Authors: David Aylward
Addresses: Faculty of Arts and Social Sciences, University of Technology, Sydney, 15 Broadway, Ultimo, 2007, Australia
Abstract: For the past four to five years, the global wine industry has been experiencing severe dislocation between supply and demand at the lower to middle price-points. Wine industries have offered various justifications and excuses about why this is happening while at the same time struggling to implement viable recovery strategies. The overarching problems, however, remain an oversupply of wines with no differentiated characteristics, and consumers who have tired of these formulaic styles. Through empirical data, this paper explores the connection between production styles, philosophical approach, and financial return. It argues that commodity style, high volume wine is locked into a cycle of lower prices per unit and unsustainable profit margins, and that a fundamental change in thinking is required if this cycle is to be broken. Using data from iconic wine producers in Australia and France, the paper outlines explicit and implicit practices that not only protect the cultural asset value of wine, but endorse the comparative economic advantage of artisan production strategies. It concludes with a conceptual template of attitudes and behaviours that are most intimately linked to comparative advantage in both reputation and financial return.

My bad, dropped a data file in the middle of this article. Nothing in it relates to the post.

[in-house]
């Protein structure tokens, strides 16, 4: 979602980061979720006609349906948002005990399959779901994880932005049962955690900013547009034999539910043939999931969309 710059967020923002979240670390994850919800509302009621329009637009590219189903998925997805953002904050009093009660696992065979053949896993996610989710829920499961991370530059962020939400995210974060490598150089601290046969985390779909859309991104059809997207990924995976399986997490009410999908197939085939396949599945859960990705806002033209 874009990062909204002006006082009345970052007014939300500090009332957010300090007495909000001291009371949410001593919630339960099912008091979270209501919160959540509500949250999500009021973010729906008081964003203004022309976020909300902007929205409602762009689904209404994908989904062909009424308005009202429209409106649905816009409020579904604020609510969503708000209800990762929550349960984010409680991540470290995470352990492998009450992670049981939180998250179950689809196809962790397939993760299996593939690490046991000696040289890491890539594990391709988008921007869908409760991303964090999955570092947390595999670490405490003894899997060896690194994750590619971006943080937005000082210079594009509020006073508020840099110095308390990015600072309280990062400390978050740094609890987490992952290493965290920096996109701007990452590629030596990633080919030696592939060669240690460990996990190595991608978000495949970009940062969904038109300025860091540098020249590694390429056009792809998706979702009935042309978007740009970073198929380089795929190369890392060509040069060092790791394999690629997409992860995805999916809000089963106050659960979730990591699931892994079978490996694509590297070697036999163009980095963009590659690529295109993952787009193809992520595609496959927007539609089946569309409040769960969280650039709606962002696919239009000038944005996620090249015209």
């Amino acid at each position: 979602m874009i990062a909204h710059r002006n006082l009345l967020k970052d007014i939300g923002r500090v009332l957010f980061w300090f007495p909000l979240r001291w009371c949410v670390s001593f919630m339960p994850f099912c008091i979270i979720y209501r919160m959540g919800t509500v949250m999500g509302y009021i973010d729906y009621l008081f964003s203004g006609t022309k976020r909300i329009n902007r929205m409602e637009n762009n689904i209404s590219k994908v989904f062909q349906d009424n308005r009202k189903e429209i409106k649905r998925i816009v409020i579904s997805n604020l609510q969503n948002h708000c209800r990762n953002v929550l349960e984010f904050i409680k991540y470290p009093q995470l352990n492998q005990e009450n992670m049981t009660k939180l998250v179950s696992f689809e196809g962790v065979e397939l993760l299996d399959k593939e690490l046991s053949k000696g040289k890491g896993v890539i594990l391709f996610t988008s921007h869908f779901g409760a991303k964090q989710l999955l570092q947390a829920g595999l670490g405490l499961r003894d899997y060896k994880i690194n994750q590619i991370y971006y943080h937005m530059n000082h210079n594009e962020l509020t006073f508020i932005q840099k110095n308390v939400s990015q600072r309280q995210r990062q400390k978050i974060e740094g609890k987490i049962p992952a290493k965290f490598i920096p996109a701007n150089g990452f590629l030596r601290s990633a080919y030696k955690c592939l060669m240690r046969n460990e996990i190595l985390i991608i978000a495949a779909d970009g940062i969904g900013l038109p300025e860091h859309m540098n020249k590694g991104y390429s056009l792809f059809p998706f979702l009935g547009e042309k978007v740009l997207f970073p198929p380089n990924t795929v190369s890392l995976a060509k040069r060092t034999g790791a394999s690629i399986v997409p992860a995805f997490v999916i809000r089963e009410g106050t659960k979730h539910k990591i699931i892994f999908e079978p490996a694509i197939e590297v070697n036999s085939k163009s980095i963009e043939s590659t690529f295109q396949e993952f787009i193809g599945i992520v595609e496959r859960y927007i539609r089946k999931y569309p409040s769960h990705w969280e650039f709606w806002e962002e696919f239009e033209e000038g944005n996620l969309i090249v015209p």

Keywords: wine industry; innovation; niche production; financial return; creativity; SMEs; Australia; cultural imperatives; culture; France; cultural asset value; production strategies; reputation; small and medium-sized enterprises.
International Journal of Sustainable Strategic Management, 2010 Vol.2 No.4, pp.319 - 334
Published online: 22 Mar 2011 *Full-text access for editors Access for subscribers Purchase this article Comment on this article